Sirius holds the place as the brightest star in the Earth’s night sky, and is almost twice as bright as second brightest star Canopus, with an apparent visual magnitude of -1.46. The reason for the brightness is due to the relatively close proximity to Earth at 8.6 light years. It is also moving closer to the Solar System so will increase in brightness over the next 60,000 years, before it moves away again and will become fainter. Sirius is expected to be the brightest star in the night sky for the next 200,000 years in any case. Viewing through the day can also be made in the right conditions.
Perceived as a single star, Sirius is actually a binary system consisting of a white main-sequence star named Sirius A, and a fainter white dwarf named Sirius B. Sirius B in actuality was once the more massive of the two stars, however it has evolved off the main sequence to its current state. It is also one of the most massive white dwarf stars currently known. The distance between the two stars is estimated between 8.2 and 31.5 astronomical units (AU), with 20 AU being thought reasonable (about the same distance between the Sun and Uranus).
For some time it was believed that the Sirius system may consist of a third star, however this was ruled out by the Hubble Space Telescope after measurements found no irregularities in the orbits of Sirius A or B.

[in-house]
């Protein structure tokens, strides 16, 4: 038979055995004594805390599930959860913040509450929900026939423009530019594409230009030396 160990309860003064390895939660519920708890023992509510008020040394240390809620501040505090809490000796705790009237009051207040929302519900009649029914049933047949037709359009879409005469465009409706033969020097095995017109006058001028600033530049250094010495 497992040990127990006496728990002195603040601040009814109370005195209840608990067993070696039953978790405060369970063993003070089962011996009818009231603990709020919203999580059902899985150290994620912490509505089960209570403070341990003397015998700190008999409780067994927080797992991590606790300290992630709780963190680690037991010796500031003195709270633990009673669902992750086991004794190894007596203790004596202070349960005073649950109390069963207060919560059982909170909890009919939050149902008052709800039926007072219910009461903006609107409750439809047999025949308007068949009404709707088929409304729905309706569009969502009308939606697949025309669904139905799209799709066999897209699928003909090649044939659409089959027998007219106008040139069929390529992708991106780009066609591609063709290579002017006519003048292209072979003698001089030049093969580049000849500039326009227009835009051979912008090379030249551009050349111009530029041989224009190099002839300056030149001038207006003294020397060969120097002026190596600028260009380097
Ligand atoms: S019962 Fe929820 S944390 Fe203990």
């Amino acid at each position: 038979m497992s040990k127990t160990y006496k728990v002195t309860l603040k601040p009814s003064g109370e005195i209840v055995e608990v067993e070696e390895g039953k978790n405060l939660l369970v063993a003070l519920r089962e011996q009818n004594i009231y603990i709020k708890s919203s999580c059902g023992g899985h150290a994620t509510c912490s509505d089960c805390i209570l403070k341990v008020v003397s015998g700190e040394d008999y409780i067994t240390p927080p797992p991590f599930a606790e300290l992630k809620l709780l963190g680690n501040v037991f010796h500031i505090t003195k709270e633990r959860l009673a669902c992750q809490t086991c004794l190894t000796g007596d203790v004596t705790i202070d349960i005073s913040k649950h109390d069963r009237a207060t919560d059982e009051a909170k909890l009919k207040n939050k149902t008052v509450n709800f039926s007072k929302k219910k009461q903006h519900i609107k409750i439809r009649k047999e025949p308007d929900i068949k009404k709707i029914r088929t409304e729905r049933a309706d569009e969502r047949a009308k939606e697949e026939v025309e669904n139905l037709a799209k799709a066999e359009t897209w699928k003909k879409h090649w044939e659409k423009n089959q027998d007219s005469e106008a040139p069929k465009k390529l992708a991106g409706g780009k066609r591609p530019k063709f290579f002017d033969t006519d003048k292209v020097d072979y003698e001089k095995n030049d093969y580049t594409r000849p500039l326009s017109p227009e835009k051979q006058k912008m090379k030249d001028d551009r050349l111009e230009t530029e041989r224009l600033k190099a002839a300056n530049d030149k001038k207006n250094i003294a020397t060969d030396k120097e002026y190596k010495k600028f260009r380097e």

The name ‘Dog Star’ is often given to Sirius due to its prominence in the constellation Canis Major.
Spica (Alpha Virginis)
Spica is the brightest star in the Virgo constellation, and is actually is a binary star system which orbit each other every four years. The pair are so close that they can not be resolved separately through a telescope.
The primary star is midway between a subgiant and giant star – meaning it is no longer on the main sequence. It is around ten times more massive and seven times the Sun’s radius. Once it reaches its end of life, it is expected to result in a Type II supernova explosion and is one of the nearest stars to the Sun to end this way. The star also has a rapid rotational rate and has a property which causes it to regularly pulsate and contract causing variation in the brightness.
The secondary star is a main sequence star and subject to the Struve-Sahade effect which causes a change in the strength of the spectral lines as the star orbits. This results in lines becoming weaker as the star moves away from the observer and is believed to be caused by a strong stellar wind. The star is also smaller than the primary, with around seven times the mass of the Sun and over three times the Sun’s radius.
Vega (Alpha Lyrae)
Vega has the distinction of being the brightest star in the Lyra constellation, and the fifth brightest in the night sky. Together with Arcturus and Sirius it is one of the most luminous stars in the Sun’s neighbourhood.
Being around 2.1 times more massive than the Sun, it is expected to have a short lifetime and it is approaching the midpoint of its life – however it is also only a tenth the age of the Sun. It also has an unusually low number of elements with a higher atomic number than helium.
The star rapidly rotates causing the equator to bulge due to centrifugal force, which results in a large difference in the temperature across the photosphere with the highest temperatures being found at the poles.